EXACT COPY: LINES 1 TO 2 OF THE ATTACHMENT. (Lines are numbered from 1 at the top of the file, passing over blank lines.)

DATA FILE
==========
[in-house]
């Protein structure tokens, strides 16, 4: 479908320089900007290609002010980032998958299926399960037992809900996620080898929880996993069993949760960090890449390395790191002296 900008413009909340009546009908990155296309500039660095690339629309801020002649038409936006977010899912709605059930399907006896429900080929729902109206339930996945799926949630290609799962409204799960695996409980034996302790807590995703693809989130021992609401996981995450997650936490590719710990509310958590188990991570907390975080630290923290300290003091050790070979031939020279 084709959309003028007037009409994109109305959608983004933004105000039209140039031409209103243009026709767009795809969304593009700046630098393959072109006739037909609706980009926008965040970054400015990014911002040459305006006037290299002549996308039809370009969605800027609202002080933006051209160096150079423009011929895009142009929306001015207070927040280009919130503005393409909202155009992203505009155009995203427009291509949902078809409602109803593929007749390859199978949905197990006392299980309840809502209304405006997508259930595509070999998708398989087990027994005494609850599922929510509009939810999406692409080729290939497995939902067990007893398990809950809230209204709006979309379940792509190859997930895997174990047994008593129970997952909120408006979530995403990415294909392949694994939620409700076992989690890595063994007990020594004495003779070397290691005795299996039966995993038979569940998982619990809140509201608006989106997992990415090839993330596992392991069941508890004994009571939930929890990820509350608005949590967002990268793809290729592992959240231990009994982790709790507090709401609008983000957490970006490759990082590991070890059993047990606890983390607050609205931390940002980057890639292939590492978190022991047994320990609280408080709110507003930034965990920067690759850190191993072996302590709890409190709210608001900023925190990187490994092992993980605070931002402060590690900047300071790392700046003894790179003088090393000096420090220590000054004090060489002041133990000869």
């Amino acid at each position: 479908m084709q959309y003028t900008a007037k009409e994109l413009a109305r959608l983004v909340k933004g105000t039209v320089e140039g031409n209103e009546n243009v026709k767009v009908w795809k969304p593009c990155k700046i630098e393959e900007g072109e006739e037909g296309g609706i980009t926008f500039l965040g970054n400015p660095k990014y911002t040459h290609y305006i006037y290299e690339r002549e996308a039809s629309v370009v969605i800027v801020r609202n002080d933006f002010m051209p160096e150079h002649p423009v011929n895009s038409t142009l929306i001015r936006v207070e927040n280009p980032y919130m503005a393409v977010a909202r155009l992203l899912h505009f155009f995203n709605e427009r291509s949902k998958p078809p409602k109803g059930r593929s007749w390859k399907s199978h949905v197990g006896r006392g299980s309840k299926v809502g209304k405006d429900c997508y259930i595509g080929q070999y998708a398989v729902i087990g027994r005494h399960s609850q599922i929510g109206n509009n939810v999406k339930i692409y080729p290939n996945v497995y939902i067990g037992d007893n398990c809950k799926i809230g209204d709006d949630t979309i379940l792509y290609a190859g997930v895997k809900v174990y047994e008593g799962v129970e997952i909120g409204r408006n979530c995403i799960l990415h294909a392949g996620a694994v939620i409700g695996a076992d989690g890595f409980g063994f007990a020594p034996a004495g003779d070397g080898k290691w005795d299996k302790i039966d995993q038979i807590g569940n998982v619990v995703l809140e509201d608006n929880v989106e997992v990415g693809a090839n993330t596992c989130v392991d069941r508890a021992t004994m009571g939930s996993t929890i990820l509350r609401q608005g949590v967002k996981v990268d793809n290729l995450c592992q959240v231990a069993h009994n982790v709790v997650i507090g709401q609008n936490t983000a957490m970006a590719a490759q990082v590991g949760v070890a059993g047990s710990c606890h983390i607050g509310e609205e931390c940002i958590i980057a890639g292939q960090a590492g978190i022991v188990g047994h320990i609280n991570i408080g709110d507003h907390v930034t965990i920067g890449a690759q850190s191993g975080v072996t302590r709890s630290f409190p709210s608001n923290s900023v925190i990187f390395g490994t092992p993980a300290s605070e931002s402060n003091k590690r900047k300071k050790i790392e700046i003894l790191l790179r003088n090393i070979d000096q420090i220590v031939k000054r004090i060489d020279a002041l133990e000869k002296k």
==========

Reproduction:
[in-house]
């Protein structure tokens, strides 16, 4: 479908320089900007290609002010980032998958299926399960037992809900996620080898929880996993069993949760960090890449390395790191002296 900008413009909340009546009908990155296309500039660095690339629309801020002649038409936006977010899912709605059930399907006896429900080929729902109206339930996945799926949630290609799962409204799960695996409980034996302790807590995703693809989130021992609401996981995450997650936490590719710990509310958590188990991570907390975080630290923290300290003091050790070979031939020279 084709959309003028007037009409994109109305959608983004933004105000039209140039031409209103243009026709767009795809969304593009700046630098393959072109006739037909609706980009926008965040970054400015990014911002040459305006006037290299002549996308039809370009969605800027609202002080933006051209160096150079423009011929895009142009929306001015207070927040280009919130503005393409909202155009992203505009155009995203427009291509949902078809409602109803593929007749390859199978949905197990006392299980309840809502209304405006997508259930595509070999998708398989087990027994005494609850599922929510509009939810999406692409080729290939497995939902067990007893398990809950809230209204709006979309379940792509190859997930895997174990047994008593129970997952909120408006979530995403990415294909392949694994939620409700076992989690890595063994007990020594004495003779070397290691005795299996039966995993038979569940998982619990809140509201608006989106997992990415090839993330596992392991069941508890004994009571939930929890990820509350608005949590967002990268793809290729592992959240231990009994982790709790507090709401609008983000957490970006490759990082590991070890059993047990606890983390607050609205931390940002980057890639292939590492978190022991047994320990609280408080709110507003930034965990920067690759850190191993072996302590709890409190709210608001900023925190990187490994092992993980605070931002402060590690900047300071790392700046003894790179003088090393000096420090220590000054004090060489002041133990000869």